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Work Styles

Attention to Detail — Job requires being careful about detail and thorough in completing work tasks.
Dependability — Job requires being reliable, responsible, and dependable, and fulfilling obligations.
Adaptability/Flexibility — Job requires being open to change (positive or negative) and to considerable variety in the workplace.
Stress Tolerance — Job requires accepting criticism and dealing calmly and effectively with high stress situations.
Initiative — Job requires a willingness to take on responsibilities and challenges.
Leadership — Job requires a willingness to lead, take charge, and offer opinions and direction.
Self Control — Job requires maintaining composure, keeping emotions in check, controlling anger, and avoiding aggressive behavior, even in very difficult situations.
Persistence — Job requires persistence in the face of obstacles.
Cooperation — Job requires being pleasant with others on the job and displaying a good-natured, cooperative attitude.
Independence — Job requires developing one's own ways of doing things, guiding oneself with little or no supervision, and depending on oneself to get things done.

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Work Values

Independence — Occupations that satisfy this work value allow employees to work on their own and make decisions. Corresponding needs are Creativity, Responsibility and Autonomy.
Support — Occupations that satisfy this work value offer supportive management that stands behind employees. Corresponding needs are Company Policies, Supervision: Human Relations and Supervision: Technical.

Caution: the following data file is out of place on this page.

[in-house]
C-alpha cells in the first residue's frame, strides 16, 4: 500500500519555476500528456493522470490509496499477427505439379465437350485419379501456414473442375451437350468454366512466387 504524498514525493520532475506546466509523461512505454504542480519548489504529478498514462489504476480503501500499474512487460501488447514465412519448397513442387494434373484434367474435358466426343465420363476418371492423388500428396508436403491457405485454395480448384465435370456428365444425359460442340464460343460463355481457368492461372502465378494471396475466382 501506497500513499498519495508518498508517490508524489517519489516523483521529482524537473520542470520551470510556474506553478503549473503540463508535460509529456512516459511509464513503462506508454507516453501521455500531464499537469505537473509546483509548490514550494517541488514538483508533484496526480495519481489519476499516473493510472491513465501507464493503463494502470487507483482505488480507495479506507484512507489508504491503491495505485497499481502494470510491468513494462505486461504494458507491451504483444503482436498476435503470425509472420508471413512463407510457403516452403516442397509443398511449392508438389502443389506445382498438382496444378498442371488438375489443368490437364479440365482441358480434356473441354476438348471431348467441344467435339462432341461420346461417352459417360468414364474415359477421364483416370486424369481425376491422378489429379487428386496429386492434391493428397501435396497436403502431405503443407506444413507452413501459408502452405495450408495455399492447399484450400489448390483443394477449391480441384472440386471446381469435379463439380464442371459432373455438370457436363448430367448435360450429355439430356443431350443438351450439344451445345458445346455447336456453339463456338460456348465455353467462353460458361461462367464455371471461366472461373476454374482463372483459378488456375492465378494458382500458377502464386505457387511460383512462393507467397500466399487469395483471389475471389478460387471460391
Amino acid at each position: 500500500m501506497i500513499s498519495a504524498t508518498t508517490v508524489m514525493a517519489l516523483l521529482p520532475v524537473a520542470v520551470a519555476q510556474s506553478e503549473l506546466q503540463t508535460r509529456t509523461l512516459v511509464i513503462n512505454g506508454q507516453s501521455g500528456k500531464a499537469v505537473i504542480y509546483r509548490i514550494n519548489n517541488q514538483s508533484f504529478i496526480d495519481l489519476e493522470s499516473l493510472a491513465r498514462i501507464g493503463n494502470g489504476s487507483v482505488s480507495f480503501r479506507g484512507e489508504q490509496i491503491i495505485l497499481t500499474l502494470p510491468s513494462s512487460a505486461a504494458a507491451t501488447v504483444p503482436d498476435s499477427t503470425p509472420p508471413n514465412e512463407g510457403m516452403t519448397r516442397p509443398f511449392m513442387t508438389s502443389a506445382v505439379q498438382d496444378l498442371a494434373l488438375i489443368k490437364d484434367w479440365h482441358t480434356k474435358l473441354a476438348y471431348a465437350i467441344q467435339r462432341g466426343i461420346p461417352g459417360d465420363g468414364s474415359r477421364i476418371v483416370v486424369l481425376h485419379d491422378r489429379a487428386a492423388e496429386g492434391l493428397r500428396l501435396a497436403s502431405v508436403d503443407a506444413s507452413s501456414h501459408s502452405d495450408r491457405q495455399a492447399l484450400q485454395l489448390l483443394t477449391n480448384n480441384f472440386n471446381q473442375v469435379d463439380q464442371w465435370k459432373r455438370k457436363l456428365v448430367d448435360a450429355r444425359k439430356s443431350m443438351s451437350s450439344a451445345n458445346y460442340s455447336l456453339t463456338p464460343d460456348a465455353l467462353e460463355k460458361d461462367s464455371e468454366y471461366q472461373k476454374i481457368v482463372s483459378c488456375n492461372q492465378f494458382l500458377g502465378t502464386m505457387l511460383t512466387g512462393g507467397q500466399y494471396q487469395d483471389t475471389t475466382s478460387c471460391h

Working Conditions — Occupations that satisfy this work value offer job security and good working conditions. Corresponding needs are Activity, Compensation, Independence, Security, Variety and Working Conditions.

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Related Occupations

25-2023.00 Career/Technical Education Teachers, Middle School
25-2032.00 Career/Technical Education Teachers, Secondary School
25-9011.00 Audio-Visual and Multimedia Collections Specialists
27-2012.01 Producers
27-2012.02 Directors- Stage, Motion Pictures, Television, and Radio
27-2012.03 Program Directors
27-4011.00 Audio and Video Equipment Technicians
27-4014.00 Sound Engineering Technicians
43-9031.00 Desktop Publishers

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Wages & Employment Trends

National

Median wages data collected from Producers and Directors.
Employment data collected from Producers and Directors.
Industry data collected from Producers and Directors.

Median wages (2012) $34.31 hourly, $71,350 annual
Employment (2012) 104,000 employees
Projected growth (2012-2022) Slower than average (3% to 7%) Slower than average (3% to 7%)
Projected job openings (2012-2022) 37,900
Top industries (2012)

State & National

          CareerOneStop

Source: Bureau of Labor Statistics 2012 wage data external site and 2012-2022 employment projections external site. "Projected growth" represents the estimated change in total employment over the projections period (2012-2022). "Projected job openings" represent openings due to growth and replacement.

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Job Openings on the Web

Find Jobs
for Technical Directors/Managers

          mySkills myFuture

State & National Job Banks

          CareerOneStop

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Sources of Additional Information

Disclaimer: Sources are listed to provide additional information on related jobs, specialties, and/or industries. Links to non-DOL Internet sites are provided for your convenience and do not constitute an endorsement.

  • Producers and Directors external site. Bureau of Labor Statistics, U.S. Department of Labor. Occupational Outlook Handbook, 2014-15 Edition.